I wish I were as optimistic as you, BP.I don't think that the problem is the Democrats, and I don't think the solution is the Republicans. The problem is that there's a permanent political class that has increasing contempt for the voters, and who is aided and abetted by their lackeys in the traditional media. If the Republicans are not as bad as the Democrats in this, it's not for lack of trying.
I still maintain that the Stupid Party might just manage to snatch defeat from the jaws of victory. I hope I'm wrong, I really do; I just fear that history will indeed repeat itself...
There's a reason that I call them the Stupid Party. The big losses in 2006 and 2008 weren't enough for the signal to get through the noise from the machine. The voters were sending as clear a message as I've ever seen, and where's the change? We sure didn't see it from the National Republican Senatorial Committee in Scott Brown's campaign.
Stupidity knows no party, however: the Democrats think that a repudiation of the Republican establishment was an embrace of the Democrat establishment. Well, have fun with that one, Scooter, and we shall see what we shall see in November.
The problem is with both parties, with both political establishments, with a culture that is rigid, inflexible, and too comfortable with the old shock campaigns. Parties who see more value in those that help them fund and equip their phalanxes than in those who they pay lip service to represent.
But the Legions are forming, and are even now in battle. The solution is one that the Romans knew well, decimation. When one of the Roman Army Cohorts earned the contempt of the Republic, every tenth man was put to death. That let the other nine know that no further infractions would be tolerated.
Bluesun left a comment yesterday that speaks to the sense of futility felt by so many:
No matter who wins, however optimistically they say they will change the system, it's all gonna go back to the status quo soon enough. The problem is there is no fresh blood. For most anyone to be elected they have to already be part of the party, or so rich that they are out of touch with reality anyway.Or they have to join a Legion.
The message is already going out, not just in the form of Internet chatter, but in the form of voters rejecting the incumbents. The message is: no seat is safe. Right now, it's Blue-on-Blue and Red-on-Red action, where the tangos are members of the same party. They're still being voted out. The contempt is being returned, in a very legal and binding way.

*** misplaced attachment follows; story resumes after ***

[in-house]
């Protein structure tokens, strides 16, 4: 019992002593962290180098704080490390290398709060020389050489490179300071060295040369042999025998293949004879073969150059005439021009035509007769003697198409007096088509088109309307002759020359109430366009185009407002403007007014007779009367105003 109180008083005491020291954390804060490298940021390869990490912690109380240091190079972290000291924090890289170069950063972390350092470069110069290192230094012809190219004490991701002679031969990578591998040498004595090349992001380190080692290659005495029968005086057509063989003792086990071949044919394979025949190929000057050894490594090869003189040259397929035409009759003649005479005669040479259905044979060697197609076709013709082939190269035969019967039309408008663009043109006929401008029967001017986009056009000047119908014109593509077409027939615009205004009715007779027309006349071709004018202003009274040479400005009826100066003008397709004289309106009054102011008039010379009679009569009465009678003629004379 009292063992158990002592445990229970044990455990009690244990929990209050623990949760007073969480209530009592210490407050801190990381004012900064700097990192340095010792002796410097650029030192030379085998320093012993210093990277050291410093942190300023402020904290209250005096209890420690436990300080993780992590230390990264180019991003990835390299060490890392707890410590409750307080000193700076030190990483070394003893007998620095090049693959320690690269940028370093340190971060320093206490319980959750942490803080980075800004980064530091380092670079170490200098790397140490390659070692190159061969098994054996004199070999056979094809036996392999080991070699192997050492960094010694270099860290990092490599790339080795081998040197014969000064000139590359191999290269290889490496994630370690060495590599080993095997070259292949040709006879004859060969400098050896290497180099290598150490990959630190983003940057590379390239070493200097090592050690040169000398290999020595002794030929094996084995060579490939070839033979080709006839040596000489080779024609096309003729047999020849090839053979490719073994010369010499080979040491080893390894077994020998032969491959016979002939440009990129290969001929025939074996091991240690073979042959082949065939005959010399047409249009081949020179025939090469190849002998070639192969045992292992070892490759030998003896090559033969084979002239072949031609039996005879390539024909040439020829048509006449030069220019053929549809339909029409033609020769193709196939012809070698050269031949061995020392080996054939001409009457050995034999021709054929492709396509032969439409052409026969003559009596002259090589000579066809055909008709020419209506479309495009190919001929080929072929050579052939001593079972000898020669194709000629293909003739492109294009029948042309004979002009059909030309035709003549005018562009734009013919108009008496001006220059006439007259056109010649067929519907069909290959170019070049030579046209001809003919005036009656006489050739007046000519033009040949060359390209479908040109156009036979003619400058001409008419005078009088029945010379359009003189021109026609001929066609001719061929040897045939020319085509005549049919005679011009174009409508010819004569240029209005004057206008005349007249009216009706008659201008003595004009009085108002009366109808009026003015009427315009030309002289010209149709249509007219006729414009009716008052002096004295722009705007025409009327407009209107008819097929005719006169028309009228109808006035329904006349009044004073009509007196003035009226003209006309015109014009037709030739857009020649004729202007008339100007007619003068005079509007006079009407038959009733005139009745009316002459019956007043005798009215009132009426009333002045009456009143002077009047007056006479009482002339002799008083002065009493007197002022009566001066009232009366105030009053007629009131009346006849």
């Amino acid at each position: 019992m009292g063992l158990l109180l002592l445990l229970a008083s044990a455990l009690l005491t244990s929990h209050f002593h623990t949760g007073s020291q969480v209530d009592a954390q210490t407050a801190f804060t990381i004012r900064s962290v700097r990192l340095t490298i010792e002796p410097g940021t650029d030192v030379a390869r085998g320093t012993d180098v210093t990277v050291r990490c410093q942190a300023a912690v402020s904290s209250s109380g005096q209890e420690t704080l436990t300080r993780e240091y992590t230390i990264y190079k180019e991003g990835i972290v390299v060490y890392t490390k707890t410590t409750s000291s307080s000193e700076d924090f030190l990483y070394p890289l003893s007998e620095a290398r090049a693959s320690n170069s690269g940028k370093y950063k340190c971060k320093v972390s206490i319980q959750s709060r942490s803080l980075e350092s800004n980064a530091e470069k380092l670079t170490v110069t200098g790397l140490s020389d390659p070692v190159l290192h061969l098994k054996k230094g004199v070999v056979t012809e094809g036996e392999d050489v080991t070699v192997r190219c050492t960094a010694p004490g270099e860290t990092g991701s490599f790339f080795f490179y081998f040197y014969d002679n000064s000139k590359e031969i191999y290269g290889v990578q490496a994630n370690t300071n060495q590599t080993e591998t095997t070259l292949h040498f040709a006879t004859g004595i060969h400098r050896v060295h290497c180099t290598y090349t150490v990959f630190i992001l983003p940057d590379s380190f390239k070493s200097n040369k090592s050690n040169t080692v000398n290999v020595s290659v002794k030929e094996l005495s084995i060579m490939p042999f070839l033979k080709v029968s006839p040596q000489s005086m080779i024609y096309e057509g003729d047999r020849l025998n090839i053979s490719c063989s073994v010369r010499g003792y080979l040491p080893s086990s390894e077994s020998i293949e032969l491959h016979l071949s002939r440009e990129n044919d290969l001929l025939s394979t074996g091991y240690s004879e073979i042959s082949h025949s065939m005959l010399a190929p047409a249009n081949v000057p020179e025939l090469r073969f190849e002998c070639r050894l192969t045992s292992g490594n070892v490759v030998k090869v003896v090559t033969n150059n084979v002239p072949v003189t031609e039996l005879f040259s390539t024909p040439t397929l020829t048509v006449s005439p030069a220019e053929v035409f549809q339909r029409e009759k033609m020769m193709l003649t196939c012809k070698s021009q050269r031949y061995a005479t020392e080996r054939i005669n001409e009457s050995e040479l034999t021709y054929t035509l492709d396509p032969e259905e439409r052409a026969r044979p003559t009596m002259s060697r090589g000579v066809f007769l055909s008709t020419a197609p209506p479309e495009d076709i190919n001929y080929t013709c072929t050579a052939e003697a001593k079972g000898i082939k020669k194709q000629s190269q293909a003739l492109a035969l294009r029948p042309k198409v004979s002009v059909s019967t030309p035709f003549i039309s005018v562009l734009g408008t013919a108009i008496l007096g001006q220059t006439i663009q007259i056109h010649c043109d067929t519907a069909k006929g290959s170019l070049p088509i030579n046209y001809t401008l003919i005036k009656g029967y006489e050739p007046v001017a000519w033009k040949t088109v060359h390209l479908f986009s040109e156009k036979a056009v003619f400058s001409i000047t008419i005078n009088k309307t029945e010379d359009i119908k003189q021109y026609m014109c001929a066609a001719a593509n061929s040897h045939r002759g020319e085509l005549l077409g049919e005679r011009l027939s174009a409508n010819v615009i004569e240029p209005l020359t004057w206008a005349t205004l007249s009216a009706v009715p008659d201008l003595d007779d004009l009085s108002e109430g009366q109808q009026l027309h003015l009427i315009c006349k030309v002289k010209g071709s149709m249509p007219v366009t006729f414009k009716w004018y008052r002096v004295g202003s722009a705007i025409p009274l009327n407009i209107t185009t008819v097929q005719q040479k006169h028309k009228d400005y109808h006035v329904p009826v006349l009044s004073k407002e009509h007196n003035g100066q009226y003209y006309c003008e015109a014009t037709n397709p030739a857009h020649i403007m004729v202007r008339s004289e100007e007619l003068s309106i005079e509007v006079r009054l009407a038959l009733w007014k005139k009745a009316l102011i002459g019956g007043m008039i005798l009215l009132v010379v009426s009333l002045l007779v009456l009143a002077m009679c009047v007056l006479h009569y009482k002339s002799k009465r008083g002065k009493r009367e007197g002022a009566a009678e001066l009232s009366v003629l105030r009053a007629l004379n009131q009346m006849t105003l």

There is only one danger, and it's this: if we stop. The Legions didn't, and ground down their opponents until the Mediterranean was a Roman Lake.
People are talking about 100 Democratic seats being lost this November. I for one will consider this a failure if 20 Republicans are not also turned out into the street. I want Congress terrified of us, more terrified of us than tempted by their old comfortable ways. I want them thinking on their future.
As Dr. Johnson said, When a man knows he is to be hanged in a fortnight, it concentrates his mind wonderfully. This isn't Republican vs. Democrat, that's short term thinking. Long term thinking is it's us vs. them, and we have to break them to our will. All of them.
The parties hate this, as do their lackeys in the traditional media. This much disruption makes it hard to plan, just like the Legion tactics made it hard on generals used to Phalanx battles, or reporters used to acting as sportscasters at the battles. The have to adjust to a world of Tea Parties and Sarah Palin and grassroots Democrat insurgency, and they hate this uncertainty.
There's an old Roman saying that applies here: Oderint, dum metuant. Let them hate, so long as they fear.
The Dinosaurs smell a change in the air, and roar their defiance.
UPDATE 13 May 2010 15:16: Welcome visitors from JayG's place. If you like this post, you might be interested in this one. Also, stop by tomorrow morning for a post about the Senate's Cap-and-Trade boondoggle.
UPDATE 14 May 2010 12:50: Welcome visitors from View From The Porch. If you liked this, you might also like this.